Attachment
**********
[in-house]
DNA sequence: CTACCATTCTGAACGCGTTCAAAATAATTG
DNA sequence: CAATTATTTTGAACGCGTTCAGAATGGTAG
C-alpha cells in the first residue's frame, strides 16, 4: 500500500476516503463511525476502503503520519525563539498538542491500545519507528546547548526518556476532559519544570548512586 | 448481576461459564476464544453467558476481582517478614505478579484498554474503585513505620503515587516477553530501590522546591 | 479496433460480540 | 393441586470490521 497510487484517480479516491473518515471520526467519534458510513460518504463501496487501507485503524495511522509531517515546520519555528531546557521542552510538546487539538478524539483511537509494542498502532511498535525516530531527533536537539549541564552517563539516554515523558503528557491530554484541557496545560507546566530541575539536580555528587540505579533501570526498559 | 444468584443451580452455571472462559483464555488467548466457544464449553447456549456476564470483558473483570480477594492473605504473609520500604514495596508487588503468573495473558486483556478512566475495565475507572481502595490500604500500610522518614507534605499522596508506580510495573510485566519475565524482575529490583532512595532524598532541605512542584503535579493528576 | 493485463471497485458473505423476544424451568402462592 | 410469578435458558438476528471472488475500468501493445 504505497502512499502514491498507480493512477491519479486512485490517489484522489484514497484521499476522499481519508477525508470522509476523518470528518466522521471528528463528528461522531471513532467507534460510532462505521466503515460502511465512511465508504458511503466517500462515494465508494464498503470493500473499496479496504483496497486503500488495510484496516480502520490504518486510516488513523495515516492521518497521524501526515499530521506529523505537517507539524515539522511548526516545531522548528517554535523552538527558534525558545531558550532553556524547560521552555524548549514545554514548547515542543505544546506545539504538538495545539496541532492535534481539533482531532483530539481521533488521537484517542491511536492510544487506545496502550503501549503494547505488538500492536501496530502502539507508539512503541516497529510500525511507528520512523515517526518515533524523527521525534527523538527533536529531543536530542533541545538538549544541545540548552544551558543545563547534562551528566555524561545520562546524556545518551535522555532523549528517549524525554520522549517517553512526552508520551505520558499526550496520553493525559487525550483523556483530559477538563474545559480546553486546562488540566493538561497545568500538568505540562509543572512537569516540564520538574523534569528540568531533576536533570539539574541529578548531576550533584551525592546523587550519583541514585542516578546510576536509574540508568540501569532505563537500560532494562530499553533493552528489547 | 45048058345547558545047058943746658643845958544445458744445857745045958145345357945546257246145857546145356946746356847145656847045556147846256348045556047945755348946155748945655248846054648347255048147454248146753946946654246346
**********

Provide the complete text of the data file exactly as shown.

[in-house]
DNA sequence: CTACCATTCTGAACGCGTTCAAAATAATTG
DNA sequence: CAATTATTTTGAACGCGTTCAGAATGGTAG
C-alpha cells in the first residue's frame, strides 16, 4: 500500500476516503463511525476502503503520519525563539498538542491500545519507528546547548526518556476532559519544570548512586 | 448481576461459564476464544453467558476481582517478614505478579484498554474503585513505620503515587516477553530501590522546591 | 479496433460480540 | 393441586470490521 497510487484517480479516491473518515471520526467519534458510513460518504463501496487501507485503524495511522509531517515546520519555528531546557521542552510538546487539538478524539483511537509494542498502532511498535525516530531527533536537539549541564552517563539516554515523558503528557491530554484541557496545560507546566530541575539536580555528587540505579533501570526498559 | 444468584443451580452455571472462559483464555488467548466457544464449553447456549456476564470483558473483570480477594492473605504473609520500604514495596508487588503468573495473558486483556478512566475495565475507572481502595490500604500500610522518614507534605499522596508506580510495573510485566519475565524482575529490583532512595532524598532541605512542584503535579493528576 | 493485463471497485458473505423476544424451568402462592 | 410469578435458558438476528471472488475500468501493445 504505497502512499502514491498507480493512477491519479486512485490517489484522489484514497484521499476522499481519508477525508470522509476523518470528518466522521471528528463528528461522531471513532467507534460510532462505521466503515460502511465512511465508504458511503466517500462515494465508494464498503470493500473499496479496504483496497486503500488495510484496516480502520490504518486510516488513523495515516492521518497521524501526515499530521506529523505537517507539524515539522511548526516545531522548528517554535523552538527558534525558545531558550532553556524547560521552555524548549514545554514548547515542543505544546506545539504538538495545539496541532492535534481539533482531532483530539481521533488521537484517542491511536492510544487506545496502550503501549503494547505488538500492536501496530502502539507508539512503541516497529510500525511507528520512523515517526518515533524523527521525534527523538527533536529531543536530542533541545538538549544541545540548552544551558543545563547534562551528566555524561545520562546524556545518551535522555532523549528517549524525554520522549517517553512526552508520551505520558499526550496520553493525559487525550483523556483530559477538563474545559480546553486546562488540566493538561497545568500538568505540562509543572512537569516540564520538574523534569528540568531533576536533570539539574541529578548531576550533584551525592546523587550519583541514585542516578546510576536509574540508568540501569532505563537500560532494562530499553533493552528489547 | 45048058345547558545047058943746658643845958544445458744445857745045958145345357945546257246145857546145356946746356847145656847045556147846256348045556047945755348946155748945655248846054648347255048147454248146753946946654246346